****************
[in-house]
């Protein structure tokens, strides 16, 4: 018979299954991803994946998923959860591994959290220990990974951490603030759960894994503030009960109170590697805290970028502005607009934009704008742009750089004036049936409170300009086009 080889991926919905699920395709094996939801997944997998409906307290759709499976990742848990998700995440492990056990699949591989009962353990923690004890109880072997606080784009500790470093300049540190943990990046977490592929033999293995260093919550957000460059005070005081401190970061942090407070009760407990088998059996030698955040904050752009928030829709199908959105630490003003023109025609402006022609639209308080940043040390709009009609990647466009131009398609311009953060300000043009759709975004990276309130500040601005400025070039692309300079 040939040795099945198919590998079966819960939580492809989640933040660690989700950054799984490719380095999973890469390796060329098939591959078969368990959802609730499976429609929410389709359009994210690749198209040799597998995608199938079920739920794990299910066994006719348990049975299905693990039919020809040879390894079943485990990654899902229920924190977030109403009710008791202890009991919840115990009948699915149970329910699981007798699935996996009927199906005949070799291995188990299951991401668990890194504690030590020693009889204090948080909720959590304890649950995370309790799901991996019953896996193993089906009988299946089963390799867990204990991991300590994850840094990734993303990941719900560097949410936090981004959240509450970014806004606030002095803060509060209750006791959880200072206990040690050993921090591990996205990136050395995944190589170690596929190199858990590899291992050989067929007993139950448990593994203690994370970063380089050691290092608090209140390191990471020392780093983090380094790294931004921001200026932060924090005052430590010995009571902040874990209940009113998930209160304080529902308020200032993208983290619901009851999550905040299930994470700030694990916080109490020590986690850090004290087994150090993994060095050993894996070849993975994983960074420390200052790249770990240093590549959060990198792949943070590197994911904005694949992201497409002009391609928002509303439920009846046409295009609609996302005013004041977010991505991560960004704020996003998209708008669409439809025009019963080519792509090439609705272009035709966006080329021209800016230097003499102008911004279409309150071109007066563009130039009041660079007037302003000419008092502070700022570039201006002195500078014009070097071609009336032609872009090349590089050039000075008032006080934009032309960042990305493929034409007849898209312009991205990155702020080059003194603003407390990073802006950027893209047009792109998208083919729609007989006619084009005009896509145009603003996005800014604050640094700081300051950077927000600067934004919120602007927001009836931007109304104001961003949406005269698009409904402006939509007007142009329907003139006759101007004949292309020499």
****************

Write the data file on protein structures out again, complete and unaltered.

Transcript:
[in-house]
């Protein structure tokens, strides 16, 4: 018979299954991803994946998923959860591994959290220990990974951490603030759960894994503030009960109170590697805290970028502005607009934009704008742009750089004036049936409170300009086009 080889991926919905699920395709094996939801997944997998409906307290759709499976990742848990998700995440492990056990699949591989009962353990923690004890109880072997606080784009500790470093300049540190943990990046977490592929033999293995260093919550957000460059005070005081401190970061942090407070009760407990088998059996030698955040904050752009928030829709199908959105630490003003023109025609402006022609639209308080940043040390709009009609990647466009131009398609311009953060300000043009759709975004990276309130500040601005400025070039692309300079 040939040795099945198919590998079966819960939580492809989640933040660690989700950054799984490719380095999973890469390796060329098939591959078969368990959802609730499976429609929410389709359009994210690749198209040799597998995608199938079920739920794990299910066994006719348990049975299905693990039919020809040879390894079943485990990654899902229920924190977030109403009710008791202890009991919840115990009948699915149970329910699981007798699935996996009927199906005949070799291995188990299951991401668990890194504690030590020693009889204090948080909720959590304890649950995370309790799901991996019953896996193993089906009988299946089963390799867990204990991991300590994850840094990734993303990941719900560097949410936090981004959240509450970014806004606030002095803060509060209750006791959880200072206990040690050993921090591990996205990136050395995944190589170690596929190199858990590899291992050989067929007993139950448990593994203690994370970063380089050691290092608090209140390191990471020392780093983090380094790294931004921001200026932060924090005052430590010995009571902040874990209940009113998930209160304080529902308020200032993208983290619901009851999550905040299930994470700030694990916080109490020590986690850090004290087994150090993994060095050993894996070849993975994983960074420390200052790249770990240093590549959060990198792949943070590197994911904005694949992201497409002009391609928002509303439920009846046409295009609609996302005013004041977010991505991560960004704020996003998209708008669409439809025009019963080519792509090439609705272009035709966006080329021209800016230097003499102008911004279409309150071109007066563009130039009041660079007037302003000419008092502070700022570039201006002195500078014009070097071609009336032609872009090349590089050039000075008032006080934009032309960042990305493929034409007849898209312009991205990155702020080059003194603003407390990073802006950027893209047009792109998208083919729609007989006619084009005009896509145009603003996005800014604050640094700081300051950077927000600067934004919120602007927001009836931007109304104001961003949406005269698009409904402006939509007007142009329907003139006759101007004949292309020499």